The Environmental Protection Commission is a panel of nine Iowans who provide policy oversight for Iowa’s environmental protection efforts. Members are appointed by the governor and confirmed by a vote of the senate for  four-year terms. Air and water quality surrounding Iowa’s confined animal feeding operations, requirements regarding underground storage tanks and climate change are some of the issues the commission addresses. 

 Two local members are Marty Stimson, a top manager at Clipper Turbine Works in Cedar Rapids, and Shearon Elderkin of Cedar Rapids.

Shearon has served on the Friends of the Linn County Conservation Board, Iowa Chapter of the Sierra Club and the Cedar Rapids Garden Club, and the 1000 Friends of Iowa Board. She also has served on the Linn County Conservation Board and the Linn County Integrated Roadside Management Committee.

 

   On Monday, March 16, the commission toured Clipper Turbine Works’ plant at 4601 Bowling St. SW. I wasn’t allowed to take photos inside, but Marty let me take a shot of him outdoors, next to the 150-foot-long blade in front of the plant. The blades aren’t actually manufactured in Cedar Rapids. The Liberty turbines that are made here include the machine base, gearbox and huge hubs, which look like a deep-sea diving helmet out of “20,000 Leagues Under the Sea.”

 

   Commission member Suzanne Morrow of Storm Lake said the group takes tours a few times a year to get a better understanding of some of the issues they consider. Marty offered background on Clipper and led the commission members through the plant, along with visitors, two members of the Department of Natural Resources and Rich Leopold, director of the DNR.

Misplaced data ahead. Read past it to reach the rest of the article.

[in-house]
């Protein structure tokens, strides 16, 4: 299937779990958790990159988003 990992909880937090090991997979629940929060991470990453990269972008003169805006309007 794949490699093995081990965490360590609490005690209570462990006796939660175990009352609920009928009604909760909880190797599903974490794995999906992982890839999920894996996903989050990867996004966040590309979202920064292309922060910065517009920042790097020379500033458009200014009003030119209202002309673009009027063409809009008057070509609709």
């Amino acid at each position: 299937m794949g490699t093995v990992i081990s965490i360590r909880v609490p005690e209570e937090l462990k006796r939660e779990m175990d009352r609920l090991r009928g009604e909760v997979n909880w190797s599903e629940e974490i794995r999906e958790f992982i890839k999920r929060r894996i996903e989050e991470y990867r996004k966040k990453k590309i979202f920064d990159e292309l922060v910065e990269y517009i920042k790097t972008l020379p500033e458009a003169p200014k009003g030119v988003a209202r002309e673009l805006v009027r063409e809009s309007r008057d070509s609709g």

The plant itself is “recycled,” formerly serving as FMC Corp. and the former Goss plant. It has 330,000-square-feet for manufacturing and 30,000 for office space. Earlier this year, Clipper laid off about 80 employees, going from a workforce of 350 to 270 in Cedar Rapids. Marty said no orders had been cancelled, but some had been deferred until the economy recovers.  In fact, the plant has been increasing the number of turbines produced from eight in 2006, to 137 in 2007 to 300 last year. It will eventually reach a maximum productivity of 500 to 550 turbines produced per year, Marty predicted.

 

   Each 2.5-megawatt Liberty wind turbine costs about $3 million, or just over $3.5 million with installation. Iowa has risen to second in the nation in wind power, with 2,790 megawatts installed, surpassing California, which has 2,517 mw, in third. Texas is the leader in wind power.

   Every 1,000 megawatts provides enough electricity to power 300,000 homes and enough to offset 3.4 billion pounds of carbon dioxide from fossil fuels.

   One impediment in providing a steady supply is the nation’s power grid, but Rich Leopold sees hope in President Obama’s stimulus package, which is directing $50 to $60 million to Iowa for energy efficiency, with an additional amount attached to the development of a “smart grid” that can allow wind farms to connect into the grid, a need especially in rural areas.

 

 

Marty Stimson at Clipper Turbine Works

Marty Stimson at Clipper Turbine Works